Synthetic Biology is a rapidly developing field, which sees engineering principles applied to natural biological systems with a view to re-engineer them for useful purposes. This study focused on chemotaxis, the natural directed motion of a micro-organism toward environmental conditions it deems attractive, with an aim of demonstrating external navigational control over E. coli bacteria. The concept has potential long-term applications in a range of fields, including biological and environmental sensors, drug discovery and the maintenance or enhancement of human health.
The periplasmic maltose-binding protein (MBP) is essential for maltose transport and taxis. It was placed under external control via synthetic plasmids containing 2 different IPTG-based promoters coupled to the MBP-encoding malE and malE31  genes. These were transformed into three engineered ΔmalE E. coli strains allowing for both permanent and temporary reactivation of maltose chemotaxis. The stochastic simulator StochSim  was adapted from the standard aspartate model to consider the associated maltose regulon.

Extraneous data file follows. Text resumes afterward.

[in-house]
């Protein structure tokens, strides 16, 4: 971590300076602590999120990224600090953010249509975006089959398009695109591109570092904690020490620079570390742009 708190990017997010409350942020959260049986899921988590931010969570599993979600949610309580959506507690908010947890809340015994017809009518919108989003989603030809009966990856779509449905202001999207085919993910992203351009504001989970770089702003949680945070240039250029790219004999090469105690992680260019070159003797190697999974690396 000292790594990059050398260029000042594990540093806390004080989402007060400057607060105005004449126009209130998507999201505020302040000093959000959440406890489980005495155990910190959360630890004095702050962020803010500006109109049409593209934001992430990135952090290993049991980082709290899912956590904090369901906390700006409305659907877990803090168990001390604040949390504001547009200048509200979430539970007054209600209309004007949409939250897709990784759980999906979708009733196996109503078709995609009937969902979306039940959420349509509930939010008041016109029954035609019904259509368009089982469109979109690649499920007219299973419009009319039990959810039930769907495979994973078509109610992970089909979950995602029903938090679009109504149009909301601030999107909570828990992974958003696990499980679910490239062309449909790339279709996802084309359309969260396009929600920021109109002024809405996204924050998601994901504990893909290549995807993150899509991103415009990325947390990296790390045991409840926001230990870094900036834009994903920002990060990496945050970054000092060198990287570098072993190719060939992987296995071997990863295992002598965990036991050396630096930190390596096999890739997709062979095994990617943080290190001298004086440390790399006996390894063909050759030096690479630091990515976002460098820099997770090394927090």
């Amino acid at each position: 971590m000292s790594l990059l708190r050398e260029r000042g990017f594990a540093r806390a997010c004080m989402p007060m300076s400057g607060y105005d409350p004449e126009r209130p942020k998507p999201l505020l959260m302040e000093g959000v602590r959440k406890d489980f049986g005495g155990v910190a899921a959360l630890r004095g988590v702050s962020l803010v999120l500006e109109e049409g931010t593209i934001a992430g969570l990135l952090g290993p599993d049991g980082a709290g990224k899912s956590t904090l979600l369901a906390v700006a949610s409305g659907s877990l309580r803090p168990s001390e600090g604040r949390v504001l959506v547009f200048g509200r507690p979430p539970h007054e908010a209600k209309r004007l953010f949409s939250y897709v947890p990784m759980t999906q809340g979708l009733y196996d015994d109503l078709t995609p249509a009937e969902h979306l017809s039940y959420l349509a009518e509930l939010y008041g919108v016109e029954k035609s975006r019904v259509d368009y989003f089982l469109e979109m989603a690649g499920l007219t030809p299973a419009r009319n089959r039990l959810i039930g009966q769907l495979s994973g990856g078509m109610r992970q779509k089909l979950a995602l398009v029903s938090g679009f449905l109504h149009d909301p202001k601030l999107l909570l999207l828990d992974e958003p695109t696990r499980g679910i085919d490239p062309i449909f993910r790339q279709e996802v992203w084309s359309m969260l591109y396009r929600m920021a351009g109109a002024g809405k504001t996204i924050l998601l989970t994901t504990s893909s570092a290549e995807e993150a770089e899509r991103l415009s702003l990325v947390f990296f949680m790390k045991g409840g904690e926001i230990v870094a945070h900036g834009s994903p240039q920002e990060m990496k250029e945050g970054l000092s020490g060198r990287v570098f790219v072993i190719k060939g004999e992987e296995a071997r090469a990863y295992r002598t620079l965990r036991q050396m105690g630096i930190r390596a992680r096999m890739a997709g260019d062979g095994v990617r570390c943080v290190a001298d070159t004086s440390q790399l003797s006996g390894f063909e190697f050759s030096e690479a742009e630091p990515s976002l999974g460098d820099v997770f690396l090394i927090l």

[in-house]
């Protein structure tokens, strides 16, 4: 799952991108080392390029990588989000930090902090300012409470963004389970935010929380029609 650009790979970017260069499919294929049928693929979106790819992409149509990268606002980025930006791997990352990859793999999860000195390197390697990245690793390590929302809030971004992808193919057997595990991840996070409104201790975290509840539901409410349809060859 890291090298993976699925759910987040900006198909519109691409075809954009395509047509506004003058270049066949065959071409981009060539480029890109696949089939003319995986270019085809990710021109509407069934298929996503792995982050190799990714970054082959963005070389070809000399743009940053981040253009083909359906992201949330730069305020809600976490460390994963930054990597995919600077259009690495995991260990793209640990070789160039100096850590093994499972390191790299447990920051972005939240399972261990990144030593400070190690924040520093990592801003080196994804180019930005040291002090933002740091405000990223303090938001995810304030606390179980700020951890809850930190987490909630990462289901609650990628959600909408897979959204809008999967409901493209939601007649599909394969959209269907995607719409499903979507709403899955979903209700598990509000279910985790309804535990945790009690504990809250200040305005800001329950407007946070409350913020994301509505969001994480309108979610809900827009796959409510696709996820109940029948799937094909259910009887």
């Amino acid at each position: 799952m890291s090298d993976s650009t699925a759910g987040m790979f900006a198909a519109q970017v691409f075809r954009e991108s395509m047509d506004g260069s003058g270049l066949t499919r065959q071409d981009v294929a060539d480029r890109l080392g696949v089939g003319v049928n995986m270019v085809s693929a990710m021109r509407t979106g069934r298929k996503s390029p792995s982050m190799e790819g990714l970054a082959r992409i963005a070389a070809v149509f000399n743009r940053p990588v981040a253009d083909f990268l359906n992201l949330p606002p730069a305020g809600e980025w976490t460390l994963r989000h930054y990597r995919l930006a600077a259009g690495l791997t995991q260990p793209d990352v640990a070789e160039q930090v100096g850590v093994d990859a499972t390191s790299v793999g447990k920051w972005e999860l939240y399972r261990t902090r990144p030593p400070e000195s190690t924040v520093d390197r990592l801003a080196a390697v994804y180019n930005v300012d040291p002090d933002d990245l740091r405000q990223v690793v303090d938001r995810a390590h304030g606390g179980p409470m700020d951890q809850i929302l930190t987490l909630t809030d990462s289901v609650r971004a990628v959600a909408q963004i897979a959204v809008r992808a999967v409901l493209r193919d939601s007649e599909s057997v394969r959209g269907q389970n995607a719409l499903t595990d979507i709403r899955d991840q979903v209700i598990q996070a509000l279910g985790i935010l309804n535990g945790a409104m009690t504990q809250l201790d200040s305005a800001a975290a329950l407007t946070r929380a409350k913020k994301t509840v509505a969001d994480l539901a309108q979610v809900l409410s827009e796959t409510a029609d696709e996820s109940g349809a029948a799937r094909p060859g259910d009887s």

The re-engineering of the natural chemotaxis system was successfully demonstrated on both the macro and micro scale using swimming and agarose plug assays. It was shown maltose chemotaxis could be initiated and repressed by an external signal. Stochsim was successfully adapted to model the maltose system, with simulation data for the adaptation and dependence on MBP shown to closely match experimental data .
A novel approach demonstrated the feasible control of the sensory system and resultant motile behaviour of synthetically engineered E. coli cells. This provides an appropriate tool for generating experimental data that in turn may feed the computational modelling of chemotaxis. This allows a better understanding of the natural system and how one might go about specifically engineering that system for a useful cause.